Jesus Warns the People About the Scribes
Having won the arguments with the Scribes and stumped them with his questions regarding David and his Lord, Jesus warned the people about them. He said the warning to the disciples, but did it in the hearing of all the people. (45)
The scribes studied and taught the scriptures. They made copies of the Old Testament. They were scholars.
But Jesus warned that they also liked to look important. He said they walked around in long robes. Their dress was distinctive from that of common men. It showed they did not do manual labor and that they were financially successful. The implication was that God blessed them with wealth as a reward for their righteous works. It reminds us of the prosperity preachers of today who wear expensive clothes, live in mansions, own jets and hold that up as a blessing from God that shows how great they are. It is quite a contrast to God who looks, not on outward appearance, but on the heart. (1 Samuel 16:7)
They loved long greetings in the marketplace. Long greetings would entail elaborate statements of their worth and status. People today still love titles.
They also loved the best seats at synagogue and at feasts. This was like sitting at the head table at a banquet. Again it is about recognition of their important status. They loved this.
They were also pretentious in public prayers, making elaborate statements for show rather than actual communication with God. (47)
They were hypocrites.
One problem with this hypocrisy is that you may begin to fool yourself. You pretend to be spiritual so often that you believe your own lie and think you are spiritual. At that point you are doomed, because you have lost the ability to repent, to seek the Lord and to live for him rather than yourself.
Their hypocritical religious life led to a hypocritical ethical life. Jesus said they devoured widow’s houses. They took houses away from poor widows. This is bad enough on the surface, but when you recount all God said in the Old Testament about justice in the treatment of widows, you see this statement as one of serious condemnation. For example, Exodus 22:22 says “you shall not mistreat any widow”. Deuteronomy 10:18 says that God executes justice for widows.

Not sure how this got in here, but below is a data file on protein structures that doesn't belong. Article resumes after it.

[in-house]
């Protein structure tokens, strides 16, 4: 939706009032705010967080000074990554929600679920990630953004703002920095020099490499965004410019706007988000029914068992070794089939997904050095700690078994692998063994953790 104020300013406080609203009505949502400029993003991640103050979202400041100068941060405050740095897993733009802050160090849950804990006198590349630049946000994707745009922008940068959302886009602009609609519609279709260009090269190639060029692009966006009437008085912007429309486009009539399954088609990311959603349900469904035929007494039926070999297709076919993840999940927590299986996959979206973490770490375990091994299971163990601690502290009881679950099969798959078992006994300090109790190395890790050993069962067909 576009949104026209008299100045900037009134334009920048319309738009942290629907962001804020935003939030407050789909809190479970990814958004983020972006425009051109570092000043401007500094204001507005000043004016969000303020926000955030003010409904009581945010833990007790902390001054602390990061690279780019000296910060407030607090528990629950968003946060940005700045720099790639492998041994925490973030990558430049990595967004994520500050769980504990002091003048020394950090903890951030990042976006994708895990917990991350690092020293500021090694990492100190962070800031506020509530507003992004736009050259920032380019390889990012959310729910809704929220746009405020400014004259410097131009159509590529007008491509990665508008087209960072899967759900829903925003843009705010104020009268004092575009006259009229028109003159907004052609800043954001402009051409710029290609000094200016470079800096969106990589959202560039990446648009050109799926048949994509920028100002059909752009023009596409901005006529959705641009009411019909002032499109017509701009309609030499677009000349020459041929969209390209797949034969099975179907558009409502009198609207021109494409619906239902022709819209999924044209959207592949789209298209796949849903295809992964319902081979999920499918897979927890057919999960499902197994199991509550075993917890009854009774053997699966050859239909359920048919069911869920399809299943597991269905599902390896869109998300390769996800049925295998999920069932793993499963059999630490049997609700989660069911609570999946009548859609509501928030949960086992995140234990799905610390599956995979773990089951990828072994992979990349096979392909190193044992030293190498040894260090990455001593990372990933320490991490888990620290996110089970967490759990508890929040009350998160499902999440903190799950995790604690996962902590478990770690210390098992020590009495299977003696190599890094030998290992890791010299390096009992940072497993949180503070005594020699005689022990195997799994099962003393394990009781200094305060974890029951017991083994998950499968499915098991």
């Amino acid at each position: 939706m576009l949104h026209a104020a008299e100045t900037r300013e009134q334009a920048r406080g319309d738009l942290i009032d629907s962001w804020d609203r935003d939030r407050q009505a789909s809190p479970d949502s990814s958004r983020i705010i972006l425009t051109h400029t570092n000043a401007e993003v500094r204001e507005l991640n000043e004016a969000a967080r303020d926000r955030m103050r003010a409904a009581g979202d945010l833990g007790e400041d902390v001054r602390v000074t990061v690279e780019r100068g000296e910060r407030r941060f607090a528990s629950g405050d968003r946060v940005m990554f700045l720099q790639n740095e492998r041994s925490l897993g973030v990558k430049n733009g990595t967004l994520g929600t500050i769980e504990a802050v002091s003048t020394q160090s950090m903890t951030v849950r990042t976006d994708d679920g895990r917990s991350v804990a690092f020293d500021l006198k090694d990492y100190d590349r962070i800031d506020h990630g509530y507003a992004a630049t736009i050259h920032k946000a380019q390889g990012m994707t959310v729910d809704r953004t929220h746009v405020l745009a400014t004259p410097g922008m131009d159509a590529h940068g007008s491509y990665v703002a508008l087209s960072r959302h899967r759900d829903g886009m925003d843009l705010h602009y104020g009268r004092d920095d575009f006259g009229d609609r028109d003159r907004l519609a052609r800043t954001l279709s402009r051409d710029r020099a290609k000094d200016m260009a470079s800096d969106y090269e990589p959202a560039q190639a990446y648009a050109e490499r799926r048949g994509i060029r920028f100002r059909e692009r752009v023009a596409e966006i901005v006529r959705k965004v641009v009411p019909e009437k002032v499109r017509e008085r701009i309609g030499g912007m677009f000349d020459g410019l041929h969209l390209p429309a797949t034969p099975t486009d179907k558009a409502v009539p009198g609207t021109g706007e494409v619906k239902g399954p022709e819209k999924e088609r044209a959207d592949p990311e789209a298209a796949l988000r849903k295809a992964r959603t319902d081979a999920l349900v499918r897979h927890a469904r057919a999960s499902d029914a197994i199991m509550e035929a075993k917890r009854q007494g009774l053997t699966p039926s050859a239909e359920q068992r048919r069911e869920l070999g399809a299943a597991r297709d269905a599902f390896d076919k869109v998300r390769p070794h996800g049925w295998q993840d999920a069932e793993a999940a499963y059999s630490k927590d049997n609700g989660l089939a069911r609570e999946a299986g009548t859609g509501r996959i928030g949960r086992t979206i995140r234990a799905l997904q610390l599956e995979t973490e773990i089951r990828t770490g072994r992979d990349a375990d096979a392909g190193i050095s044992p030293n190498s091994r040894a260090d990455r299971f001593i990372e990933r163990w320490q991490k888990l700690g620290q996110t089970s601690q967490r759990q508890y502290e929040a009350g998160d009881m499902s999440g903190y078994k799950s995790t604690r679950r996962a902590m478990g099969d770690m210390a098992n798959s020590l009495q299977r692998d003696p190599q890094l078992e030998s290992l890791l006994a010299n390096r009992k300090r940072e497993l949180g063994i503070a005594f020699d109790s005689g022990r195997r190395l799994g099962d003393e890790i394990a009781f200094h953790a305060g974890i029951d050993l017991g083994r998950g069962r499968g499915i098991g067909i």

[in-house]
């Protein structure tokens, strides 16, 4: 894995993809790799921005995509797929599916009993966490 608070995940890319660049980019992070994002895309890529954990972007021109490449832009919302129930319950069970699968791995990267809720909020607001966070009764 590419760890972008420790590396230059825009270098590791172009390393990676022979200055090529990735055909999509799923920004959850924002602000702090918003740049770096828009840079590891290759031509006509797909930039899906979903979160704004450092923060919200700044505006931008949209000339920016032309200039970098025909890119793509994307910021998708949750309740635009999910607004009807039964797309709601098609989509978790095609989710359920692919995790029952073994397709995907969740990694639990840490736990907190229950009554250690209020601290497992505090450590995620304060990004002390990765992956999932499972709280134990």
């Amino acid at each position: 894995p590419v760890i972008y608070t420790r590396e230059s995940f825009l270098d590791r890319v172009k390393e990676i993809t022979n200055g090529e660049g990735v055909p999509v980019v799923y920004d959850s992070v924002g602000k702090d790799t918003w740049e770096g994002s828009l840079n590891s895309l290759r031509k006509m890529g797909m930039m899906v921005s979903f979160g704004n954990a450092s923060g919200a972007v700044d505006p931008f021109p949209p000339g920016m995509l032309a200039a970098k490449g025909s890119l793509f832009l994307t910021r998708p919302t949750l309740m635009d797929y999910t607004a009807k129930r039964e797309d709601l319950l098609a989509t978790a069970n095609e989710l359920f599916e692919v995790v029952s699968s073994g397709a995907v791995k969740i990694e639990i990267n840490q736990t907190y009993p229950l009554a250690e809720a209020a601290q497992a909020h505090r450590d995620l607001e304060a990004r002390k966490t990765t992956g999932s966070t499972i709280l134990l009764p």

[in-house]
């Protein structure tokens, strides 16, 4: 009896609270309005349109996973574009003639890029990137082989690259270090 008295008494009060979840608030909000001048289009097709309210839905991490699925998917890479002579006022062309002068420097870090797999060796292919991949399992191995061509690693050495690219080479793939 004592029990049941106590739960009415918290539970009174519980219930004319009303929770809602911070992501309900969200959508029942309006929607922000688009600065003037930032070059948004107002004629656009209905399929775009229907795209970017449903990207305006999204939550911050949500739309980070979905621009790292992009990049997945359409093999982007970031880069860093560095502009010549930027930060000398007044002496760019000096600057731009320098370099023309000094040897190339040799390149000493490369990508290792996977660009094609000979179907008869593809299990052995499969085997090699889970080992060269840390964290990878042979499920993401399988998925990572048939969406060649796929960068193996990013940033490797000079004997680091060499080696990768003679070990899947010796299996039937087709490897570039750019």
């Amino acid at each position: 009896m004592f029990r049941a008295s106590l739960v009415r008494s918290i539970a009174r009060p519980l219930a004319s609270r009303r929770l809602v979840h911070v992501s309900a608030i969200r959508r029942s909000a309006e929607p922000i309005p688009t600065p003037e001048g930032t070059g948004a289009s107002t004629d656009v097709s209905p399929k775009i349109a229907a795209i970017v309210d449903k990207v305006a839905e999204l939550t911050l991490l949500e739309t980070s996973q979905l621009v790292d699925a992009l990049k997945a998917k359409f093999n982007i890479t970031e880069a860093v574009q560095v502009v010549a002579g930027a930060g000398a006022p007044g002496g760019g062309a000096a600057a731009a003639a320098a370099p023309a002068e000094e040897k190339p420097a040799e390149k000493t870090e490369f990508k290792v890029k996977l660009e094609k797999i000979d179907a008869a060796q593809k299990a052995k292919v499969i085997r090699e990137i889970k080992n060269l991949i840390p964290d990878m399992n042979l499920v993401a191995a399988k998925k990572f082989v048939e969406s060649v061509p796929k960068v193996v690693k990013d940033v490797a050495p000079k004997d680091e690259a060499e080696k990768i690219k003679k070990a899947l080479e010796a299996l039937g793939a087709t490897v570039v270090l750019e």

Widows in that society were defenseless. They were vulnerable. Often they were poor, having no income and no one to support them. That is why God takes up their cause and says we must also. But the scribes took advantage of them.
Jesus said they will receive the greater condemnation. (47) And remember these words are spoken by the one who will judge the world.Those who are in ministry are held to a higher standard. All who live hypocritically face judgment, but those who live hypocritically in ministry face greater condemnation.
Jesus warned the disciples about the scribes because they were not who they appeared to be and the disciples could not trust them.
A Widow Gives All
Luke here employs another comparison, telling two stories to make a contrast. In contrast to the wealthy scribes who took advantage of widows, a poor widow is the focus of this story.
The background to this story is the Passover. Thousands of Jews came from all over to Jerusalem and to the temple at this time. They made offerings There were 13 offering boxes with an opening like the bell of a trumpet. Jesus watched rich people put in their offerings. He could tell they were rich by their dress, but also by how long they took to put all the coins in the box. It is likely that many of them made a show of this.
Then came the widow. She put in two copper coins. They had such a small value it hardly counted: about one four-hundred of a shekel each. But Jesus did not compare how much she gave to how much the rich gave; his comparison was how much she gave in relation to what she had. She gave all she had to live on.
Rich people are often lauded for their gifts, and that is not all bad. But, Jesus looks and honors sacrificial giving more than large donations. This widow gave it all.
The widow gave her whole self to God. As Jesus previously said that where your treasure is is where your heart is, her heart was clearly with God. In contrast, the scribes’ hearts treasure and hearts were on earth, with themselves, their riches and their status. Jesus praised the widow and condemned the scribes.
The End of the Temple
The temple was quite impressive. After Herod renovated and expanded it, it was covered with gold plates that dazzled in the sun. It had marble of pure white. It was decorated with precious gems. People pointed this all out to Jesus.
Rather than admire the temple, Jesus said it would be destroyed. He said “the days will come when there will not be left here one stone upon another that will not be thrown down”. (6) That dramatic statement got the attention of the disciples. They wanted to know when it would happen and what would be the warning signs. (7)
The first thing the Lord said about this was a warning not to be led astray. (8) Many will come and claim to be Christ Returned and will say the end is near. Jesus said not to follow them.
Jesus also said that there would be wars and tumults, but his disciples should not be terrified because the end will not be at once. Jesus’ instruction is to not be afraid.